Like an athlete starting their career from nothing, so I started Raindance in 1992 from ground zero. The Olympics has amazed me with the success of the British Olympics team. Like their medal haul and success so too British film talent is hotter than hot, and unlike athletics there is too much talent for this tiny island to support. Much of the country’s top film talent finds fulfilment by playing on teams in Hollywood!

I realised there are many parallels between an athlete and someone starting their own film career. Here’s some key learnings I think filmmakers can learn from Olympians.

Visualise your goal and steps needed to achieve it

Starting a film or movie script requires a strong vision. You need to have a goal. Is it to get your script read and made? Is it to get your movie made and monetised? Once you have a strong vision of your goal you then need to create a strategy and execute it.

Athletes are no different. If you want to make it to the Olympics with your nation’s team you need to conquer all the different skills step by step. And train til it hurts.

Like a filmmaker, an athlete has a team. An athlete’s team of coaches and trainers is similar to a filmmaker’s heads of department and a screenwriter’s editors and heads of development.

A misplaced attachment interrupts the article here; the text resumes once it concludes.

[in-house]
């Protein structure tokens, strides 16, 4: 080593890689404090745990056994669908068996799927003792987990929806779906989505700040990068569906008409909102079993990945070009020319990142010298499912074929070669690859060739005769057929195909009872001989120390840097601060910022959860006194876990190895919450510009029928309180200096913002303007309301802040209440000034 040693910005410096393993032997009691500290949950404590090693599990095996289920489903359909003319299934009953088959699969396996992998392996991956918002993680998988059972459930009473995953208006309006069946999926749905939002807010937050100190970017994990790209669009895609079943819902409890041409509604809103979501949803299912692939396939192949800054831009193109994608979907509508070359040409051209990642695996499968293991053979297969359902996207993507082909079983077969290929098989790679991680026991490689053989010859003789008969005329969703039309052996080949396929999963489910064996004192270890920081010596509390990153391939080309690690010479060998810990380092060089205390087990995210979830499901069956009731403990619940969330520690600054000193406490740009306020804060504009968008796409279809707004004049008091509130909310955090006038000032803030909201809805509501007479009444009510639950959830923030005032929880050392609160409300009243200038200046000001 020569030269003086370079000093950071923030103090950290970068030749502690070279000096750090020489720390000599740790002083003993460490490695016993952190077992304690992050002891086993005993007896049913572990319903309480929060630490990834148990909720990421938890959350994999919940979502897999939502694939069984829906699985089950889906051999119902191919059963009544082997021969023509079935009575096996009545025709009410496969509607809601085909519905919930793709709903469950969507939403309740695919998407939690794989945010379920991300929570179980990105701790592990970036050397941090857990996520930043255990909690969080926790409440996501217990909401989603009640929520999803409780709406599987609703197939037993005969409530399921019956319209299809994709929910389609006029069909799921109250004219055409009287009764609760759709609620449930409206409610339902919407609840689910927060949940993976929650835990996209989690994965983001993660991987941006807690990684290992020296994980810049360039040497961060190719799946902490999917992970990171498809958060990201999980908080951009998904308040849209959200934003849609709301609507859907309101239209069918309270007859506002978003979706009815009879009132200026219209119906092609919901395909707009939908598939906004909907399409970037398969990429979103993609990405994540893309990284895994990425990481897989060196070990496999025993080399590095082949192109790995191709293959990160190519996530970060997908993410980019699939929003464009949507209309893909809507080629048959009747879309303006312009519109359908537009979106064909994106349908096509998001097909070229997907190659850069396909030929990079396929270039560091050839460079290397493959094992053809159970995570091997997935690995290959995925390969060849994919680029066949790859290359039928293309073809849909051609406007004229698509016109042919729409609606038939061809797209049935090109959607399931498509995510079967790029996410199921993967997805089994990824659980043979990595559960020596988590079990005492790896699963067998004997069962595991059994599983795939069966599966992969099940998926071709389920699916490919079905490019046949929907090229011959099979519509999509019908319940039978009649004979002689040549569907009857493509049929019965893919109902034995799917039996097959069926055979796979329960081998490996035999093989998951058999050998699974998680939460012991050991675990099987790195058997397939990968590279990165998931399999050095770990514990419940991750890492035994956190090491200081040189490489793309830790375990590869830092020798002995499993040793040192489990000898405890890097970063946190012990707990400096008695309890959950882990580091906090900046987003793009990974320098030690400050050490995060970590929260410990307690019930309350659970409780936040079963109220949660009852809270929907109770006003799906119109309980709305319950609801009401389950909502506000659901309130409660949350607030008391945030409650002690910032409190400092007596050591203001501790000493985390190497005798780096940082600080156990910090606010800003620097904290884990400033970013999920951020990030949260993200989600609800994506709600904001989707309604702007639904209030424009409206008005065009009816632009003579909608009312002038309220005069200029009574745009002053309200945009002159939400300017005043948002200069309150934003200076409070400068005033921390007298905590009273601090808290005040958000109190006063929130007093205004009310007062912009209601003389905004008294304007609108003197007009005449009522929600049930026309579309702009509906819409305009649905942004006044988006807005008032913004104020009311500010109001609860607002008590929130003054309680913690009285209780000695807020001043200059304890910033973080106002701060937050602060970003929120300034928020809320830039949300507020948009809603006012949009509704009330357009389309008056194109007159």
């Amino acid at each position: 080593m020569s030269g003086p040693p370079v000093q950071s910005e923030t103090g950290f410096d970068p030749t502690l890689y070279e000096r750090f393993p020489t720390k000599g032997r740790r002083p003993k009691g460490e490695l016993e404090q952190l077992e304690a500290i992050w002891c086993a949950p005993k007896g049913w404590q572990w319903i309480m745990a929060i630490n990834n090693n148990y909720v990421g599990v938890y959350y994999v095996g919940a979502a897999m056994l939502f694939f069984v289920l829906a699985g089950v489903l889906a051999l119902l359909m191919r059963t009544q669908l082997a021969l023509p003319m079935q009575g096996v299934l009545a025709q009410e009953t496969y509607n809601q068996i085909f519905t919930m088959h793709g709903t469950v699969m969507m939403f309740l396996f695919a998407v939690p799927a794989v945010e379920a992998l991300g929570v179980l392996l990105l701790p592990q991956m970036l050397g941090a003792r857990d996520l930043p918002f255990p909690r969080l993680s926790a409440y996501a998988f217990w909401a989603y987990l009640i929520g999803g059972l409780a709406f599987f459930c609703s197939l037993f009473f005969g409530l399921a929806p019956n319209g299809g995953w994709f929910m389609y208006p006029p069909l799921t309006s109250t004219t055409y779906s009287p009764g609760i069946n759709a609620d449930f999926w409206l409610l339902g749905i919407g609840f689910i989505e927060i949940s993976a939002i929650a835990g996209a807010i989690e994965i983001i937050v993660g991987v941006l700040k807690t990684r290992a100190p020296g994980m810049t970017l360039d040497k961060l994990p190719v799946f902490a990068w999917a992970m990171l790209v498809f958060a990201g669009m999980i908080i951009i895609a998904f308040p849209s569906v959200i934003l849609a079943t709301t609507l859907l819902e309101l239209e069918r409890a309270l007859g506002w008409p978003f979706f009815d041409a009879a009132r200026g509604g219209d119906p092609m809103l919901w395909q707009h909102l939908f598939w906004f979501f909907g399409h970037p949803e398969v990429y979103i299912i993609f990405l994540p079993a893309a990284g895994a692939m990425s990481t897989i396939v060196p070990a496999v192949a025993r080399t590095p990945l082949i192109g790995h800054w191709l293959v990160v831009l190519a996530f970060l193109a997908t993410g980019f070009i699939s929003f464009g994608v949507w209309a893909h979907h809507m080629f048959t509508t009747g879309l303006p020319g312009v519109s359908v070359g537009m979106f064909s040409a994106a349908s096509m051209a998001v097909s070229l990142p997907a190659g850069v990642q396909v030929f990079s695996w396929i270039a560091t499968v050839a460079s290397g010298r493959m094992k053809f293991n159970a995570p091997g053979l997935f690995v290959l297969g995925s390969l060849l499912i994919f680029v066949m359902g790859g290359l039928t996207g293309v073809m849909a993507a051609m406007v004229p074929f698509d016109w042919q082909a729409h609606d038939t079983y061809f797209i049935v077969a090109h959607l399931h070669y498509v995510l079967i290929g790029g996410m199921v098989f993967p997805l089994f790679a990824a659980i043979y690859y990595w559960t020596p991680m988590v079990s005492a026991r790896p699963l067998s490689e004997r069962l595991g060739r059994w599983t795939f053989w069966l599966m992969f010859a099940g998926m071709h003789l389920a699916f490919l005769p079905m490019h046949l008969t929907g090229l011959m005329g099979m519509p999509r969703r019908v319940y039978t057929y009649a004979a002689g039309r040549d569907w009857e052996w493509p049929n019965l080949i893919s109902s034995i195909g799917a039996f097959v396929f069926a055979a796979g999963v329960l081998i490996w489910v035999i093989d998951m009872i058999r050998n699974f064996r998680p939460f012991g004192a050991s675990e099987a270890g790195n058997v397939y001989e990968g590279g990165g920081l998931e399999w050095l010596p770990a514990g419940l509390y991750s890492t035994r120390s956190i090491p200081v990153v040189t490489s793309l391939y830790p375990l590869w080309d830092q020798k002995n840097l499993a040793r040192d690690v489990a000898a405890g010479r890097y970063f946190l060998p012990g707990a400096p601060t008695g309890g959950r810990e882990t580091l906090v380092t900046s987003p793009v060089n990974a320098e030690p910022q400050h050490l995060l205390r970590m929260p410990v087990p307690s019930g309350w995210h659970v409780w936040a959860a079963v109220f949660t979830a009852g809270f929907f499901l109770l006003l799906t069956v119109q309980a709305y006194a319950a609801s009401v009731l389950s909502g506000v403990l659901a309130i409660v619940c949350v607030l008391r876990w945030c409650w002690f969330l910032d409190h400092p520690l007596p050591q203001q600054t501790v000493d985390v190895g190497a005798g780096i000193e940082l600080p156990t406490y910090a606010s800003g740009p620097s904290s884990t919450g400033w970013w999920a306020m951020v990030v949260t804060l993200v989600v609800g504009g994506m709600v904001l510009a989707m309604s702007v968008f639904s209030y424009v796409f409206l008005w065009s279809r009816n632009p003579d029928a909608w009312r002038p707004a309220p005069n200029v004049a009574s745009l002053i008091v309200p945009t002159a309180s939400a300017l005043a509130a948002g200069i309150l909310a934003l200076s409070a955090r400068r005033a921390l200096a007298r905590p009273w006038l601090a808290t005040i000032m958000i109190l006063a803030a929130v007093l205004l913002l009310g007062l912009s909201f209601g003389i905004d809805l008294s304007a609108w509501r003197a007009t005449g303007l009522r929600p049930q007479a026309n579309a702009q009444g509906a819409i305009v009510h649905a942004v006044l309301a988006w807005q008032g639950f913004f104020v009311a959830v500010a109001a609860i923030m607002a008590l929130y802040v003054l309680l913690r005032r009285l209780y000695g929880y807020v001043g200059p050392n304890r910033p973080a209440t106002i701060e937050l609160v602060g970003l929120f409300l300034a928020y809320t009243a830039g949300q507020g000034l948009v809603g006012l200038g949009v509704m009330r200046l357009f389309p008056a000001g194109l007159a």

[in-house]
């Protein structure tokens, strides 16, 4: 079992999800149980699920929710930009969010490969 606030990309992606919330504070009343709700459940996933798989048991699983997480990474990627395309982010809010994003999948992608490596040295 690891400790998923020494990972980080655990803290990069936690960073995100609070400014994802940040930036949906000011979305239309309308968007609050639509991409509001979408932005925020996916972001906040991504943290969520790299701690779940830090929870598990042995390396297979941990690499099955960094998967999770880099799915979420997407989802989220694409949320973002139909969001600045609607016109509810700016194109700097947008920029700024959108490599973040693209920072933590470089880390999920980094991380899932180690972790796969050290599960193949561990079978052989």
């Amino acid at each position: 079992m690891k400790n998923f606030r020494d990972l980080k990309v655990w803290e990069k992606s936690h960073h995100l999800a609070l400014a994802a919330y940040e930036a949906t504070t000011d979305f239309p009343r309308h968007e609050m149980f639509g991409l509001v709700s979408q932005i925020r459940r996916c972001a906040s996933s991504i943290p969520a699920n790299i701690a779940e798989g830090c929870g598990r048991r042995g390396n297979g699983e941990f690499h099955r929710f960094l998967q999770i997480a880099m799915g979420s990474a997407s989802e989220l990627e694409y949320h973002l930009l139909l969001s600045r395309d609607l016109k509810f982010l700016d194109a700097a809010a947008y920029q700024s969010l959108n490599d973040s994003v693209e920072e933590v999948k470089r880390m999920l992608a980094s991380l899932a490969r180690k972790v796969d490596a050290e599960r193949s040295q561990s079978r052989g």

An award winning athlete or filmmaker knows how to take advice from their team and learns how to keep communicating their vision to their team to keep them inspired.

Filmmakers as athletes will always face fierce competition. Filmmakers need to be able to rise above their competition.

How Writers becpme writer-directors

What do each of these soaring filmmakers have in common? They’ll be joining our celebration of independent filmmakers in Toronto Sept 12th

Motivate yourself and your team

Setting your goals and setting up a strategy is the easy and the fun bit. Then the tough part starts. It’s easy to forget that success is 99% perspiration. Have you the stamina, as athletes do, to train and to work the long lonely hours it is going to take? Are you going to be able to keep your mind on your goal when all around you are telling you to take the easy road and quit? Have you the stamina to go past the wall of fatigue? Can you deal with failure?

Allow yourself, as athletes do, to take advice from your team. Experiment with new ways of thinking. See if you can discover tips from those around you. Watch other filmmakers and screenwriters. See if you can learn from their successes and failures. Importantly allow yourself permission to make mistakes.

At some point you will meet all your goals. Evaluate. How good are you?  An athlete might suddenly find themselves as the best in their nation. Do you want to win a gold at the Olympics? Do you want to be the best in the world?  If the answer is yes – you’ll need to move to the next step in your film career. Like an athlete you will find that the rules for competing on the world stage are different to competing locally.

What Olympians can teach filmmakers

Get the right team around you

An athlete works with a highly skilled team. They work with specialists in building strength, or flexibility, or endurance or coordination – depending on the sport.